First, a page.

Sunday, 17 January 2010

Policies not posters

In a seminar I chaired at the Fabians conference yesterday I asked Peter Kellner of YouGov whether it was possible to judge what was the more effective form of political campaigning: the Conservatives spending millions on billboards of an airbrushed David Cameron, or Labour supporters parodying it with the www.mydavidcameron.com pics, which have now received considerable coverage in the mainstream media. His response was that it's difficult to judge, and that 90% of the money spent by the political parties during election campaigns is a complete waste of money anyway. Leaflets go in the bin, billboards are forgotten, etc, etc.

Also, much of this propaganda is directed at people who have already made up their minds how to vote anyway.... Which is why Voter ID/ phone bank work, and then targeted mailings are by far the best use of funds rather than blanket coverage of a constituency. (Not something those with the Ashcroft millions behind them have to worry about though - they can just bombard everyone.)

The received wisdom about billboard campaigns in the past was that what mattered wasn't the billboard itself, but the press/TV coverage it got when it was unveiled. As Peter Kellner pointed out, the only Conservative billboard people remember from the 1997 campaign was the 'Demon Eyes' picture of Tony Blair. And yet there was only ever the one poster; it wasn't a campaign that was rolled out on billboards across the country. You will probably be able to find people who can "remember" seeing the poster, but they won't have; they'll have seen the press coverage.

During my brief stint working for the Labour Party during the 2001 election I remember having trouble explaining this to the Electoral Commission, when we were discussing election spend with them. They were convinced that a 'billboard campaign' would have cost millions, whereas the truth is, most of them only get a very limited run. The current Cameron campaign, which really has been rolled out nationwide, is the exception, not the rule. And yes, people notice the posters, but are they more or less likely to vote Conservative as a result? I doubt it actually makes any difference at all, unless the ad agencies find a campaign that really hits home.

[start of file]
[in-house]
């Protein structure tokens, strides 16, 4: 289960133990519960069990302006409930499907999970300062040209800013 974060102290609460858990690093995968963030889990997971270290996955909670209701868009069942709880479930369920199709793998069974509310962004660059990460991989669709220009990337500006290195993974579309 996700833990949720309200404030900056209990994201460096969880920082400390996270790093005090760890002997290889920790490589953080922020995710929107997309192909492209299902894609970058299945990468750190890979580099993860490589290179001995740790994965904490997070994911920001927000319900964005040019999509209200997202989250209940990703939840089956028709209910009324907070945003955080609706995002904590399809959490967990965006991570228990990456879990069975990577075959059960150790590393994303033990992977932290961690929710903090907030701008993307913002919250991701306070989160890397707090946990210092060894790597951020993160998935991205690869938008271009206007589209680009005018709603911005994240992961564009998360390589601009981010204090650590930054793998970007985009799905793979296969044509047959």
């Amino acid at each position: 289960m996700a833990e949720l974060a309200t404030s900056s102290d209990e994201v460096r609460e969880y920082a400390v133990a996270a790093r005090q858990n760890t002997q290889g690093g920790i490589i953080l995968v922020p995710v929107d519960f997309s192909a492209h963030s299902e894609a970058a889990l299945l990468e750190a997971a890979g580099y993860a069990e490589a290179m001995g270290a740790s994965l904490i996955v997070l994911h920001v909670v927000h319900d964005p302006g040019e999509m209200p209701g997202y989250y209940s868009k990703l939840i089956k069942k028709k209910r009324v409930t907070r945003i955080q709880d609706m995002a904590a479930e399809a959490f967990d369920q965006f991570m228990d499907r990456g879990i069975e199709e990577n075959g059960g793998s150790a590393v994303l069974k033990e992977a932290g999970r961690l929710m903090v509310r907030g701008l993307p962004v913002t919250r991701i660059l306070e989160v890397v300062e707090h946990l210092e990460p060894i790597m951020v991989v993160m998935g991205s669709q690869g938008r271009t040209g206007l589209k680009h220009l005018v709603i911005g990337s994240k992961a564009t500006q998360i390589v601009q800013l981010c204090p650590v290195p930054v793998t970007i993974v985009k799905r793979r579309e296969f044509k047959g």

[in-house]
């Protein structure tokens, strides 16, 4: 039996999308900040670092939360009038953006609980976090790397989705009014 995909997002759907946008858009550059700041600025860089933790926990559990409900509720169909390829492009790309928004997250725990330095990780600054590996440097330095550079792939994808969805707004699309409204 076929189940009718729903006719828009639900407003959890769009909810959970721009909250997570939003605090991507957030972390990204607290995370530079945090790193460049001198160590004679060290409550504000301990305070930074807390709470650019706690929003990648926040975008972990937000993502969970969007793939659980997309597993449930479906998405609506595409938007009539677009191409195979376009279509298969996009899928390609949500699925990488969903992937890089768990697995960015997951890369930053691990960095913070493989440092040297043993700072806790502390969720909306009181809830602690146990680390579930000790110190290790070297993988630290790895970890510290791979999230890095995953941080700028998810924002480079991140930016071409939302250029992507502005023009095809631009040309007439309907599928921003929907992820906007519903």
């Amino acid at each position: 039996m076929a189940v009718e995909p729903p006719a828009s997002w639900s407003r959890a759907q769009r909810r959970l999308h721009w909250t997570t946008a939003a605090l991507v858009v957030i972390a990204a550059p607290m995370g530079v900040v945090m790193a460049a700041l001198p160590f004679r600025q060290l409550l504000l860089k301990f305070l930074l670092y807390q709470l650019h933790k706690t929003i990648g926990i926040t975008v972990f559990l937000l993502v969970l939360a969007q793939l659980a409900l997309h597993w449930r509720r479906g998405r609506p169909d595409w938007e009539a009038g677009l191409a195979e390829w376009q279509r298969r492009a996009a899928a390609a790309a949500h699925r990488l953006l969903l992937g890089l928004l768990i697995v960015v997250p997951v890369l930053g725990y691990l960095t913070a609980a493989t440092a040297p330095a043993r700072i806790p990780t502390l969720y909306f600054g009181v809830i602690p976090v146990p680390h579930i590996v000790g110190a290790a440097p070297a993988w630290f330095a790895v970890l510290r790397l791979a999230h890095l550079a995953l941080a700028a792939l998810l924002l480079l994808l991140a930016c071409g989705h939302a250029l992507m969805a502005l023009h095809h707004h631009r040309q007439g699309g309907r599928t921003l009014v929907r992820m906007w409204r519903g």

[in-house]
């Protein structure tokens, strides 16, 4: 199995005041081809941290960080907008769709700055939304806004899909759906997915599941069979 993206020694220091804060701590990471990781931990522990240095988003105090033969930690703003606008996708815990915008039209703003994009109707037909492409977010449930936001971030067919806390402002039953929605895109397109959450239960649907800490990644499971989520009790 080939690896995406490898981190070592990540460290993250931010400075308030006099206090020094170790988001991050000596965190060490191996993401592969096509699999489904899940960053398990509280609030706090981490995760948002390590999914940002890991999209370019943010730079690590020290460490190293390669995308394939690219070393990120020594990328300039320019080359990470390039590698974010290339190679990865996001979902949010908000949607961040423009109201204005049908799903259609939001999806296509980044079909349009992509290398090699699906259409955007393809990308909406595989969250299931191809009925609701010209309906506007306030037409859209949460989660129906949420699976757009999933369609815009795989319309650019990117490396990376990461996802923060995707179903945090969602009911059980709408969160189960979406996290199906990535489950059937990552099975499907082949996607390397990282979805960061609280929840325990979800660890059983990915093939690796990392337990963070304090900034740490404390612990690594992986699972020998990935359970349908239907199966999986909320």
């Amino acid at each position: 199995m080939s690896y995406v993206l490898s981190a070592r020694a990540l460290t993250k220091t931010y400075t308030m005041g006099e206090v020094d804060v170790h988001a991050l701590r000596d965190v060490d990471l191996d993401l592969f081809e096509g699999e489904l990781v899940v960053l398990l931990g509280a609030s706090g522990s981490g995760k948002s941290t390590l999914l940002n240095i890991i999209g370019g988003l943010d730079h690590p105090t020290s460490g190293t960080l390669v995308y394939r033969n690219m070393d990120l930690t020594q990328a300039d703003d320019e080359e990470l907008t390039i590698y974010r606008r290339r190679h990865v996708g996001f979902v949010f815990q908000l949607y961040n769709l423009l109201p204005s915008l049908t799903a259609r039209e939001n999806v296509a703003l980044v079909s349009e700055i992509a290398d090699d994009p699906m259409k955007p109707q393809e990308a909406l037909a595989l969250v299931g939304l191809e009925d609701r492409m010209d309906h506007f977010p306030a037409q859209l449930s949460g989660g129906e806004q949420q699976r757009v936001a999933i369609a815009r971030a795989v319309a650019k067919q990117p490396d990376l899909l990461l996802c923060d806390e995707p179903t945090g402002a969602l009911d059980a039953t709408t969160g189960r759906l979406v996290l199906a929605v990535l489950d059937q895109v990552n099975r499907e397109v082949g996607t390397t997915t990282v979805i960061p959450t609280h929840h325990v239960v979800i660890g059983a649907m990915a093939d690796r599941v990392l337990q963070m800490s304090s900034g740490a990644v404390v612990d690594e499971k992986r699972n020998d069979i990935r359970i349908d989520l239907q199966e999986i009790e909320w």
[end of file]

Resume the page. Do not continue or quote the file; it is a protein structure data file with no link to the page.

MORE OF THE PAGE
At the coming election Labour has a choice - should it spend its limited funds on targeted mailings, phone banks, battle buses, party political broadcasts, new media campaigns: all those things which genuinely connect with voters? Or should it splash out on billboards instead? My reckoning is we might see one or two limited poster campaigns, to get across a particular message on a particular day, perhaps in a particular location, but we won't be following the Conservative example.

11 comments:

diana smith said...

Good.

It should almost be a challenge to show how much can be done with very little money.

I have loved the creativity that has been triggered by the #mydavidcameron spoof poster campaigns.

Have done a few myself. It is a good way of focusing the anger!

The more tools we can put out there for people to generate their own campaign material the better.

Tom said...

Can't blame you really. If Brown was my leader I wouldn't be plastering images of him all over the nation's billboards either.

Better to stick to your negative campaigning. It's inspiring.

northernheckler said...

Very hard to tell what hits home and what doesn't. Where I live, people are so anti "cold call" that many will slam the door in the face of anyone "on the doorstep" irrespective of what they're peddling.

I know several people who won't vote for a party that can't be bothered asking them in person though.

I suspect most leaflets go straight in the bin though, and I suspect most emails will too (my own emails from Labour Party & various Labour sources are often tagged as 'junk mail' ).

I personally can think of nothing much more intrusive and irritating than a text on my mobile from a political party - but I confess that I hadn't thought of Barack Obama's idea of texting voters on the day of the election to get out the vote. A master stroke.

Two particular billboard campaigns stick in my mind : The "Labour isn't working" poster which I think was a key element in securing Margaret Thatcher's first term;